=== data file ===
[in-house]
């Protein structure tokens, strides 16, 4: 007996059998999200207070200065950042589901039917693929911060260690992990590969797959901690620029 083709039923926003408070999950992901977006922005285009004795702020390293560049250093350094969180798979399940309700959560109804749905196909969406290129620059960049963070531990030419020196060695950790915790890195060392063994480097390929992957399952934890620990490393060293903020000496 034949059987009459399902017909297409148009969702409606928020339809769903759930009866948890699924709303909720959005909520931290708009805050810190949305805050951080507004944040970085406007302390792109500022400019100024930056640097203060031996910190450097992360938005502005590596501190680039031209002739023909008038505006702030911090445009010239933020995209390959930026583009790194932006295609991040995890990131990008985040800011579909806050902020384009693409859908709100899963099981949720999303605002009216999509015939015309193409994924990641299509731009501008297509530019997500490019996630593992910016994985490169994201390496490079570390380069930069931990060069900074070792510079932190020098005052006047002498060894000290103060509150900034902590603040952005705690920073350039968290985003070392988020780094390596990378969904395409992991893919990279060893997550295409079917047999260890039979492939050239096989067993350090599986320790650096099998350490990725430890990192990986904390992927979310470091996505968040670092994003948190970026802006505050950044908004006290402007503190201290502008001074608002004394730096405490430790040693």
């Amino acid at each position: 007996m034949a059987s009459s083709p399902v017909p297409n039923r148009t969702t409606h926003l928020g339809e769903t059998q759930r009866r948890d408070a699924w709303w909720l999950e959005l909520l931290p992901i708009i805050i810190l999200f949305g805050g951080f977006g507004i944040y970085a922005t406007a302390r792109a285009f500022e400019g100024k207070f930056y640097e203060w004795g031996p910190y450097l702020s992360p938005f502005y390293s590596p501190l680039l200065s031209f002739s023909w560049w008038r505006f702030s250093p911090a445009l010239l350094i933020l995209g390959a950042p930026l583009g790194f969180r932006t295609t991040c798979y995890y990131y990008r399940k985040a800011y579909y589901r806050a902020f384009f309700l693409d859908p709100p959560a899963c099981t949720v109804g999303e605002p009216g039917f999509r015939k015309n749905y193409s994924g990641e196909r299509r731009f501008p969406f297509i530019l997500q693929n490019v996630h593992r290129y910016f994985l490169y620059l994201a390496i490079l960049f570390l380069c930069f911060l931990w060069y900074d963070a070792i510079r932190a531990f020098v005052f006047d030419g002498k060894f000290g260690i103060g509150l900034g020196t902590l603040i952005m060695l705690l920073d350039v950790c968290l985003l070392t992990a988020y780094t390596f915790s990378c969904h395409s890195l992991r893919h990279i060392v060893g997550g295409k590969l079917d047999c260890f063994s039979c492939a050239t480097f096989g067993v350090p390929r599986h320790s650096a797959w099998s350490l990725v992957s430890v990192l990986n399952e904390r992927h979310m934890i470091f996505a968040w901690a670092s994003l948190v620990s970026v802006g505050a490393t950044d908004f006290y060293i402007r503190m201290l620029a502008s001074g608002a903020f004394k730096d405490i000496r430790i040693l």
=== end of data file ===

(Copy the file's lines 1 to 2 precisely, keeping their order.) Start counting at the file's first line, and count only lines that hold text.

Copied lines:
[in-house]
């Protein structure tokens, strides 16, 4: 007996059998999200207070200065950042589901039917693929911060260690992990590969797959901690620029 083709039923926003408070999950992901977006922005285009004795702020390293560049250093350094969180798979399940309700959560109804749905196909969406290129620059960049963070531990030419020196060695950790915790890195060392063994480097390929992957399952934890620990490393060293903020000496 034949059987009459399902017909297409148009969702409606928020339809769903759930009866948890699924709303909720959005909520931290708009805050810190949305805050951080507004944040970085406007302390792109500022400019100024930056640097203060031996910190450097992360938005502005590596501190680039031209002739023909008038505006702030911090445009010239933020995209390959930026583009790194932006295609991040995890990131990008985040800011579909806050902020384009693409859908709100899963099981949720999303605002009216999509015939015309193409994924990641299509731009501008297509530019997500490019996630593992910016994985490169994201390496490079570390380069930069931990060069900074070792510079932190020098005052006047002498060894000290103060509150900034902590603040952005705690920073350039968290985003070392988020780094390596990378969904395409992991893919990279060893997550295409079917047999260890039979492939050239096989067993350090599986320790650096099998350490990725430890990192990986904390992927979310470091996505968040670092994003948190970026802006505050950044908004006290402007503190201290502008001074608002004394730096405490430790040693």